JEFFERSON CITY — As senators raced to approve a proposed $27 billion state budget Thursday night, they took a break to give seniors a break.

Senators found a way to reduce cuts to Medicaid home health care without relying on a proposal to end a tax break enjoyed by seniors who rent their homes, known as the "circuit-breaker."

The compromise, proposed by Sen. Kiki Curls D-Kansas City, proposed taking money from some dedicated funds, including professional fees, instead of by ending the renters' tax break. Democrats had threatened to filibuster progress on the budget bills if the option was not considered, according to one Republican senator.

Several senators voiced their displeasure in taking money from professional fees, saying it was unfair to use that money for a purpose for which it wasn't originally intended. Many such fees were ultimately excluded from the proposal.

The compromise, which still requires House approval, would reduce the cut initially proposed by Gov. Eric Greitens. It would mean that about 8,000 seniors on Medicaid would not lose their in-home nursing care benefits. 

The debate came in the middle of Senate efforts to adopt the 2018 budget. Earlier in the day, the House had passed the budget. The Senate completed its work late Thursday evening, less than 24 hours before the Friday late afternoon deadline.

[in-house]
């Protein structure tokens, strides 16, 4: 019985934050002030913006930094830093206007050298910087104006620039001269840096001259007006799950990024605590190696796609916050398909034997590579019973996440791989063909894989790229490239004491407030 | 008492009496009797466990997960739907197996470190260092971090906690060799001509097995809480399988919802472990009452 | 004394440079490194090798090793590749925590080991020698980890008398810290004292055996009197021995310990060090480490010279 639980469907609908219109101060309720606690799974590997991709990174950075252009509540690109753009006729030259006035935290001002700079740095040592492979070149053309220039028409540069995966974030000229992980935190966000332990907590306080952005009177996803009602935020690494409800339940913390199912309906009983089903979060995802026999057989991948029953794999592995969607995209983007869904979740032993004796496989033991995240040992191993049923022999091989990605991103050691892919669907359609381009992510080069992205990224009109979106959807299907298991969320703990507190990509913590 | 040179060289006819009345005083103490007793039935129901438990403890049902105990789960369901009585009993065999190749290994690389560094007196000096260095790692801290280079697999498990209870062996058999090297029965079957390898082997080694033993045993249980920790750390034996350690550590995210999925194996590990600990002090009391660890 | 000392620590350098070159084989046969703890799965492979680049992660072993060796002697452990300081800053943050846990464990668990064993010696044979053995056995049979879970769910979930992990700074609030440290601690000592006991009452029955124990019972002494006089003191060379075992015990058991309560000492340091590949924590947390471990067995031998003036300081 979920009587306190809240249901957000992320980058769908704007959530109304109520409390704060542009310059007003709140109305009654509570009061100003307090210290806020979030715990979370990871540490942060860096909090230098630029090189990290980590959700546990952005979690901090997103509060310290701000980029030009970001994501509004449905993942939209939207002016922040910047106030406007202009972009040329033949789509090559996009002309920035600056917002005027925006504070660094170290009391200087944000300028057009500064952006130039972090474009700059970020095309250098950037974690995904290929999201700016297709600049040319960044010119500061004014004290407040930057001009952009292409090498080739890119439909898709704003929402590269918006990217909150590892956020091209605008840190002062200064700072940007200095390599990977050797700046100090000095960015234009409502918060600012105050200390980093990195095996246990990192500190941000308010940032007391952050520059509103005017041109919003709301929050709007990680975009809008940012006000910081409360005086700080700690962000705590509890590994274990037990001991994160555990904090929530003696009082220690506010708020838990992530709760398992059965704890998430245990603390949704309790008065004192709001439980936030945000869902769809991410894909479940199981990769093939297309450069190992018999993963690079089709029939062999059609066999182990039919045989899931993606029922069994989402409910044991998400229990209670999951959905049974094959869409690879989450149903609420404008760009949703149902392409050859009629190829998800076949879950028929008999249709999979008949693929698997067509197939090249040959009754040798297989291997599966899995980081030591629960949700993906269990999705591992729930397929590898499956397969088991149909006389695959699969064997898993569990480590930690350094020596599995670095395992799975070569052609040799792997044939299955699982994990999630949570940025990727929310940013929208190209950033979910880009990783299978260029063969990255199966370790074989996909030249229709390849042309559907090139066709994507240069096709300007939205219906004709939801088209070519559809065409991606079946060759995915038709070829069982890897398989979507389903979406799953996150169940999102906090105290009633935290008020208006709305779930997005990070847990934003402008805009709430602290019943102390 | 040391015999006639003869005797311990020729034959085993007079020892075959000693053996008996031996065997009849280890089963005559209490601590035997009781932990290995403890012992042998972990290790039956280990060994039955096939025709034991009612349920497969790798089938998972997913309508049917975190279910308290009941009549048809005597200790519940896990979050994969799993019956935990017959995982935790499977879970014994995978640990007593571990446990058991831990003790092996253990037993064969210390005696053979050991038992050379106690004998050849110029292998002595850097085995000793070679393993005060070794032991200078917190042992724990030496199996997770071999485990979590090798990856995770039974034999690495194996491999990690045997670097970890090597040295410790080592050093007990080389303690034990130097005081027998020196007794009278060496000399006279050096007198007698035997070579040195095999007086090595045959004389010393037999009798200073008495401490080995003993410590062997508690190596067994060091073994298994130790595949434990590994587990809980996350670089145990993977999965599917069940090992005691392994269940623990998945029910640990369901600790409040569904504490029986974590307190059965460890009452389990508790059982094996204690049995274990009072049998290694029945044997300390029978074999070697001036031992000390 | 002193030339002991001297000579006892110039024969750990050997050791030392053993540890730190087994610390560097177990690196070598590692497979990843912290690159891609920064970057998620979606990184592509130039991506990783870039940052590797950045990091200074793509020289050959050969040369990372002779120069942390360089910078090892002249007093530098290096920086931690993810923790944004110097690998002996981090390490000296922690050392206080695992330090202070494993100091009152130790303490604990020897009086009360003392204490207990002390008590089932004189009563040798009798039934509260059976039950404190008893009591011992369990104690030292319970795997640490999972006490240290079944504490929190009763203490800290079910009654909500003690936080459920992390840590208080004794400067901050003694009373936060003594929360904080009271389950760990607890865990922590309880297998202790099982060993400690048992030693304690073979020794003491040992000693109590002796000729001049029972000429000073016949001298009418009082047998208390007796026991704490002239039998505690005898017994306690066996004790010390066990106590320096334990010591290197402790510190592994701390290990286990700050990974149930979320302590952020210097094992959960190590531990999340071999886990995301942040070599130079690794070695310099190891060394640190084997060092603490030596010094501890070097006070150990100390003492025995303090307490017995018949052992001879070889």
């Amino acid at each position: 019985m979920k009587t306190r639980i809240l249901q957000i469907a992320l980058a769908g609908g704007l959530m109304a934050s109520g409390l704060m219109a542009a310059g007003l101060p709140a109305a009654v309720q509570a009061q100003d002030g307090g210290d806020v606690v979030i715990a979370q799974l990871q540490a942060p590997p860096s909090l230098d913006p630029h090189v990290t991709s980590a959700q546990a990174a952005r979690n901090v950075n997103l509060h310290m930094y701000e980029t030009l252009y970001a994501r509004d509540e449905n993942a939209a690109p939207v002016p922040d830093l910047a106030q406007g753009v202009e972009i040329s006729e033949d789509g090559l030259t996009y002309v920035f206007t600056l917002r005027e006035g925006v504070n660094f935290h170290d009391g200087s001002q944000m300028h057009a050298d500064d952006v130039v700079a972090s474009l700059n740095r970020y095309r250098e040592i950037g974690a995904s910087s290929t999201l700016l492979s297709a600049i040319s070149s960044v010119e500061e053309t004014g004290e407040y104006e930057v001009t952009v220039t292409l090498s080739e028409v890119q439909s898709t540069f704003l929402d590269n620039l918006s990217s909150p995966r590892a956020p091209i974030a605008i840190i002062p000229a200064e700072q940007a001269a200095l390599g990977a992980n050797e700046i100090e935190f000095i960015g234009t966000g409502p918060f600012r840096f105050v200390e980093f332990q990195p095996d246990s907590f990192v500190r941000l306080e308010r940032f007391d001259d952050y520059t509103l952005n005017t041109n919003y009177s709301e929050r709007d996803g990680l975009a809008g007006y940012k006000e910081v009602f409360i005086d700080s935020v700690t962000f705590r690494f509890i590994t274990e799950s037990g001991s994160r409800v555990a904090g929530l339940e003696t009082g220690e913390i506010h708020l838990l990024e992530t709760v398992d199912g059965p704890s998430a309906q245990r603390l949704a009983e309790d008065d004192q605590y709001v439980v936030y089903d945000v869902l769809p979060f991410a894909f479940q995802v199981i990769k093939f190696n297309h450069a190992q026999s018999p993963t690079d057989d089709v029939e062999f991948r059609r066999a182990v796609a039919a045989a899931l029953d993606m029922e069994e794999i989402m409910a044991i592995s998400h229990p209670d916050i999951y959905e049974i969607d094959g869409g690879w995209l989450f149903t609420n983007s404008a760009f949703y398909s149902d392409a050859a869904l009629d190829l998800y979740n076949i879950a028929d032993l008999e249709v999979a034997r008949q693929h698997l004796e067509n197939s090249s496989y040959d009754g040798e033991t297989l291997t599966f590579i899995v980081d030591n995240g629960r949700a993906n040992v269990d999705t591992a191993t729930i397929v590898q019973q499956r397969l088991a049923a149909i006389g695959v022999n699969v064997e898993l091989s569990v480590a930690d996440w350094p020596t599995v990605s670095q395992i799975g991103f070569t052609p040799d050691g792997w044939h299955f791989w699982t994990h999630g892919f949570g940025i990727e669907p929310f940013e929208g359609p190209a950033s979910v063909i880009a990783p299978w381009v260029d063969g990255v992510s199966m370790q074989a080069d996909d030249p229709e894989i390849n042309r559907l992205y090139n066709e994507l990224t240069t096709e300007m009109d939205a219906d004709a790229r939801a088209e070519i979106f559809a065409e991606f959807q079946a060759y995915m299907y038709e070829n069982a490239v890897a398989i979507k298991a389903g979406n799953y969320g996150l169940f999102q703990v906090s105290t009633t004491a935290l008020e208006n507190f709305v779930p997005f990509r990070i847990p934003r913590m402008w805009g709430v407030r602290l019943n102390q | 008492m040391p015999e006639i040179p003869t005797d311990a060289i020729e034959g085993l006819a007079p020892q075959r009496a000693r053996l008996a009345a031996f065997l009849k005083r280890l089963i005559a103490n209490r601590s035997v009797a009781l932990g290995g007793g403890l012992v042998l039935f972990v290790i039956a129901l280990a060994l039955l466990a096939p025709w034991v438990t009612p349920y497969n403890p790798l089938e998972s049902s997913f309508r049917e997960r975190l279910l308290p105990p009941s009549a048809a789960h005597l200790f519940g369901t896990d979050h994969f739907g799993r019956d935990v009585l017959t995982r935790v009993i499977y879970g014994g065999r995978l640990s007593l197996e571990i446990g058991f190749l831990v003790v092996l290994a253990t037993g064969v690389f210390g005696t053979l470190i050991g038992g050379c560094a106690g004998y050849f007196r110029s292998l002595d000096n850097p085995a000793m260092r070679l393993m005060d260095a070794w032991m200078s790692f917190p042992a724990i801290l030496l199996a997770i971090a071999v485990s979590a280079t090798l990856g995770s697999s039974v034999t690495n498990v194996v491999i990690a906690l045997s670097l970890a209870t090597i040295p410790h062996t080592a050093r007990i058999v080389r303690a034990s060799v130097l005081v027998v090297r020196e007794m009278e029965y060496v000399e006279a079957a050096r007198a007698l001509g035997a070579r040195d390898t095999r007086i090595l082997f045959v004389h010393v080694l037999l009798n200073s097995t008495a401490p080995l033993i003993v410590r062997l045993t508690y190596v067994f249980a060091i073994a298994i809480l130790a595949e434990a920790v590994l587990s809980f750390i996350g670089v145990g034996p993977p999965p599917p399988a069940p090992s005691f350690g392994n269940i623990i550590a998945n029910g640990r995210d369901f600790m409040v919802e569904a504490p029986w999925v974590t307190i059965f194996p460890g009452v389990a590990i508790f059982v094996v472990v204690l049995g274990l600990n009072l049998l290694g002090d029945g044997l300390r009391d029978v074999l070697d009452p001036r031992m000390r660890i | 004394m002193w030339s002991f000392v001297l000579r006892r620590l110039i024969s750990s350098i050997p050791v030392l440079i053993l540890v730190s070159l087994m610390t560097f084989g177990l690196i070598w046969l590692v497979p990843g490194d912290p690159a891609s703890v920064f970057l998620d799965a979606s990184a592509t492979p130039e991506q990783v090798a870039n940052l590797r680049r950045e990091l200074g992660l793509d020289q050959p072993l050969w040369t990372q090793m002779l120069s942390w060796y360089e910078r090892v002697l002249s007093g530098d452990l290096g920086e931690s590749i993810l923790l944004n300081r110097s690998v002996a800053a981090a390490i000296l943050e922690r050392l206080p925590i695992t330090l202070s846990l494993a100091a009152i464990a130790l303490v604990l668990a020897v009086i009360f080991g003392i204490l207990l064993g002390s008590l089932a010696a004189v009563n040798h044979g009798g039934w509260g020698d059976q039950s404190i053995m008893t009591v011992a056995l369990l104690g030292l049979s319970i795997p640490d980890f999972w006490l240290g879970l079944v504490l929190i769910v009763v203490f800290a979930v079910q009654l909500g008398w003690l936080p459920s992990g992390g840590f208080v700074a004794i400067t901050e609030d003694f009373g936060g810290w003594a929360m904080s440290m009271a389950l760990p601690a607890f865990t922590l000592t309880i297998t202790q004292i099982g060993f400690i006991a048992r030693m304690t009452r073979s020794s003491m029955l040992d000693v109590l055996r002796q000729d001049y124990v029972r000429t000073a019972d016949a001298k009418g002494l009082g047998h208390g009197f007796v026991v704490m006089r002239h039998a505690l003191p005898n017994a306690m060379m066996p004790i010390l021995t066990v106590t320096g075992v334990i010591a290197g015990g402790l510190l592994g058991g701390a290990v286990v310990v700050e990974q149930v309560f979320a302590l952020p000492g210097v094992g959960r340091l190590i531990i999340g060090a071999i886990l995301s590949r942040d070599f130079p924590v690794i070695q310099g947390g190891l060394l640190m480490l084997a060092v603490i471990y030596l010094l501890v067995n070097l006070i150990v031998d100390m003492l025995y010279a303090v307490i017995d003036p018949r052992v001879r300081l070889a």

Sen. Jamilah Nasheed, D-St. Louis, called Curls' proposal "a brilliant idea." She chastised senators who called the idea of taking the professional fees -- known as sweeping them -- unfair. "They didn't mind sweeping funds from seniors," Nasheed said.

Sen. Dan Brown, R-Rolla, said such sweeps have been done in the past.

Senators were under the gun to approve the budget by the deadline because the House had adjourned until Monday. That would mean that if the Senate didn't approve all the bills without changes, a special session would have to be held. The change in funding for the senior in-home care did not require a change to the budget itself.

Issues that led to prolonged debate in the Senate included Sen. Rob Schaaf's criticism of the budget's expansion of managed care and Sen. Maria Chapelle-Nadal's desire to get more funding for residents in her district who live near a contaminated landfill.

Earlier in the day, Republican House members celebrated completing their work on the budget. Rep. Todd Richardson, R-Poplar Bluff, said highlights of the budget include fully funding the K-12 Foundation Formula, restoring some of the cuts to higher education initially proposed by Greitens and achieving a balanced budget.

But State Rep. Gail McCann Beatty, D-Kansas City, took a different view, saying, "We balanced the budget on the backs of our seniors, our disabled and our students."

McCann Beatty also noted the ongoing tension in the Senate. "This infighting is ridiculous," she said. "It's playground stuff."

Supervising editor is Mark Horvit,

  • Spring 2017 state government reporter, formerly a fall 2016 education reporter. I am a senior studying international print and digital journalism with a minor in middle east studies. Follow me on Twitter @IsabellaAlves96 or contact me by email at isafk6@m

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